I do not think it would be a “better story” if Ralph was caught and had to face the blood-thirsty hunters. The melee following Ralph’s capture would be very violent indeed, and the description of the violence would not contribute to the insight Golding would want the reader to experience. It would make the fire, symbol of hope and rescue, meaningless. It would make us wonder why Simon was introduced. Further, with the entire island burnt up, Golding created a situation in which there was no more hope. There would be no more fire or food. Any delay in rescue would mean the death of not only Ralph but also all the little ones as well as Jack. The whole story would be pointless with such an ending. There was foreshadowing of Jack’s power and Ralph’s joining the hunt that was disturbing, but to allow “evil” to triumph when there was “good” would somehow seems inadequate as a story. I like the ending as it is written.

  11. The fact that Golding let Ralph survive for the conclusion of the novel was, in my opinion, rather cruel of him. I would have much rather preferred for Ralph to be killed then to go back home to a place that he’s no longer familiar with, let alone be able to live in again. He’s seen two of his friends killed before his eyes so he must be scarred for life or at least a little bit disturbed. Letting Jack and his tribe kill him would have been a lot better on the heart/soul of Ralph, but because he’s able to live, he won’t be able to live life the same anymore, perhaps not even enjoy it for that matter. Just like victims of accidents who end up being blind, or getting one of their limbs removed. They feel like it would’ve been much better for themselves and everyone else if they had just died (at least I think most of them think that way). Ralph has also become handicapped in a way, but not in a physical sense, but a more mental/emotional way. Ralph has been forsaken from his innocence as a child and his view on life.

  12. The end of LOTF was a real disappointment to me when I first read it because it was too good of an ending for the circumstances. I usually like to be shocked when I read, but this twist was too convenient for Ralph. However, the rescuer is necessary to point out restate that the boys are still kids. Children don’t have to take as much responsibility for their actions as adults do. When they make mistakes or do something terrible, there is always an adult to clean up the mess. The soldier that rescues Ralph acts as a paternal figure and criticizes their life style, much like parents scold their children.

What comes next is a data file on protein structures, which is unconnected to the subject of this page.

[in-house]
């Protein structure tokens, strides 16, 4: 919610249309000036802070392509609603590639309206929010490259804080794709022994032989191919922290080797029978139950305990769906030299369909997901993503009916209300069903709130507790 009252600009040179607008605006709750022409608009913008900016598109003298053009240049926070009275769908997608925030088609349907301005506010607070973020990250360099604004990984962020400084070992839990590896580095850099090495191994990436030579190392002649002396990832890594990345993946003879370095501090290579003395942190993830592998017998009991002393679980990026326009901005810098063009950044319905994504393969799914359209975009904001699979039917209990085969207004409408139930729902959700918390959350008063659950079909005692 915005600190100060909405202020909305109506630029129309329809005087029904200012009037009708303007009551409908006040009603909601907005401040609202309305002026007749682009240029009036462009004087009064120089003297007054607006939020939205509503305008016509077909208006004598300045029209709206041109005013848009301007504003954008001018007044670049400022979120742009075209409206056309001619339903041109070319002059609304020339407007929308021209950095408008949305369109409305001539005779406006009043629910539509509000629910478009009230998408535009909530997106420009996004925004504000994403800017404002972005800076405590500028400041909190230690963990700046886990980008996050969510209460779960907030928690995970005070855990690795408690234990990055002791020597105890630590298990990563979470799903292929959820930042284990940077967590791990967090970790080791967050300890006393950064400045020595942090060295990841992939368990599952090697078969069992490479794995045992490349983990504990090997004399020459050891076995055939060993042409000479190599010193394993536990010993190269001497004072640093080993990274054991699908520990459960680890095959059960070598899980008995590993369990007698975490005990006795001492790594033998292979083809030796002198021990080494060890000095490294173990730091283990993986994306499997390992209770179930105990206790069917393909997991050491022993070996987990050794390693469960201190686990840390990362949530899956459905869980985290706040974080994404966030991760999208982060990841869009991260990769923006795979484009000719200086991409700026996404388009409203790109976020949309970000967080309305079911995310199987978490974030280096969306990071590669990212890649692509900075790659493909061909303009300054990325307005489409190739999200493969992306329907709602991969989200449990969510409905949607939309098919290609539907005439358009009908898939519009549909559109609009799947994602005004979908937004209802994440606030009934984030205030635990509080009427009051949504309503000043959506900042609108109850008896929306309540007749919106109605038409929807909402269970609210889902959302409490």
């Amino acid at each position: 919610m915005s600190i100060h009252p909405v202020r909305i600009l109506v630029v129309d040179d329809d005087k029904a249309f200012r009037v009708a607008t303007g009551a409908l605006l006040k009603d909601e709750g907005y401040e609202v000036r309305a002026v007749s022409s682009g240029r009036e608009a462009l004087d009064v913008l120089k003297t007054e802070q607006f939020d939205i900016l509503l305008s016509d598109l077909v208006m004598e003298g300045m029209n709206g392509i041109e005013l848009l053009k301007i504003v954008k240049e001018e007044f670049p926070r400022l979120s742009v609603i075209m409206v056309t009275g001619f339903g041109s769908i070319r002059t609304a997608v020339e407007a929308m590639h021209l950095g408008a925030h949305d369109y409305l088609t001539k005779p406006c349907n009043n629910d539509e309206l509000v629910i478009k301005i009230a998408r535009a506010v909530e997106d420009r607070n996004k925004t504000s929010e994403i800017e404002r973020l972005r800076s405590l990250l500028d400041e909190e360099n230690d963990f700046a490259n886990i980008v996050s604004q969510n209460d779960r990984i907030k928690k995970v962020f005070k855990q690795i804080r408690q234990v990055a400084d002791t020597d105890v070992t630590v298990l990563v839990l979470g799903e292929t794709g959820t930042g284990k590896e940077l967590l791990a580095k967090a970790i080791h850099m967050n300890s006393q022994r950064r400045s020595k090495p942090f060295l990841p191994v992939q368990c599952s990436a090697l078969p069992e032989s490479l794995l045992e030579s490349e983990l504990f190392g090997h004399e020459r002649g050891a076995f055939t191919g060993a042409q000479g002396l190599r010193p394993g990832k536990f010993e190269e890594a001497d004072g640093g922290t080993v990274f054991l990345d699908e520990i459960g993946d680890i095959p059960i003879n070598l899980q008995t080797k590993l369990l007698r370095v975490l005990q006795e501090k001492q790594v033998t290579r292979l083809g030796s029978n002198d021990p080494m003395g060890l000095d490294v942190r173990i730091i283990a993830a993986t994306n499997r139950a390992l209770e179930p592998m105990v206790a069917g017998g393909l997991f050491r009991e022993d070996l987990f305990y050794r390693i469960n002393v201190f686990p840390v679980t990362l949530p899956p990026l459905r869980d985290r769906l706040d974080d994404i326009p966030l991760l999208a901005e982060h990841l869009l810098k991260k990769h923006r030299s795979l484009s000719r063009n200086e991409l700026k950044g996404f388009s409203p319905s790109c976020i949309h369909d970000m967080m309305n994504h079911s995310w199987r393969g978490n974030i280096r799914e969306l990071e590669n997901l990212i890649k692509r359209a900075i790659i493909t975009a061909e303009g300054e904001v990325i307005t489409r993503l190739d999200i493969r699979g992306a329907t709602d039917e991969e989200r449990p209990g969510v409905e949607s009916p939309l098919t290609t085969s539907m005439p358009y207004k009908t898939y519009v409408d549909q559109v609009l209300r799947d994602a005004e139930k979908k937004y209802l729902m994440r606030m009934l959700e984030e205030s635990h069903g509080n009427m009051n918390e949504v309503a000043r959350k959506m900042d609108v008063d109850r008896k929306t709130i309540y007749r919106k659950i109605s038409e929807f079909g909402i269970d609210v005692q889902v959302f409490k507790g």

After thinking about it more, I realized that if the when the boys were rescued, all predictability went away. I expected the boys to savagely attack Ralph, Roger to take power from Jack, and for their ‘society’ to disintegrate into nothingness because of the corruption. This unexpected turn in the reading made the book more enjoyable, even though I had to wait a bit to appreciate it. If the ending had been as predictable as I thought it would have been boring and ineffective, and that’s not Golding’s style.

  13. I feel that Golding’s decision to let Ralph survive is a good choice for the Lord of the Flies. Ralph is a more rational character who thinks about the future of being rescued and less about the present of hunting pigs like Jack does. Ralph, representing order and civilization, is allowed to survive because order is what keeps people alive. Jack and the savages were THIS CLOSE to killing Ralph, but keeping the ties of civilization prevents it from happening.

    Although Ralph being caught and tortured at the end of the story would be more vicious (and therefore more entertaining to today’s society), Ralph being rescued portrays Golding’s ideas better. The author wants the reader to know that keeping order within a group is very important for everyone to live. Ralph not dying shows that Ralph wins and that he was right all along; civilization and organization is what allows people to stay alive. Ralph being killed will only tell the reader the dangers of savagery and the breakdown of order. It will not show that being civilized is more important and what wins in the end.

  14. If Ralph had died, Golding wouldn’t have had nearly the same impact on his audience as he did. In order to fulfill the use of the island and the boys as a microcosm to the rest of Earth and mankind, Ralph and the tribe needed to be rescued to tie up the “loss of innocence” and “who will rescue the officer?” themes and ideas. If Ralph had died, then the scene where the children wept for innocence would have disappeared, and I probably wouldn’t have been left as dumbfounded as I was.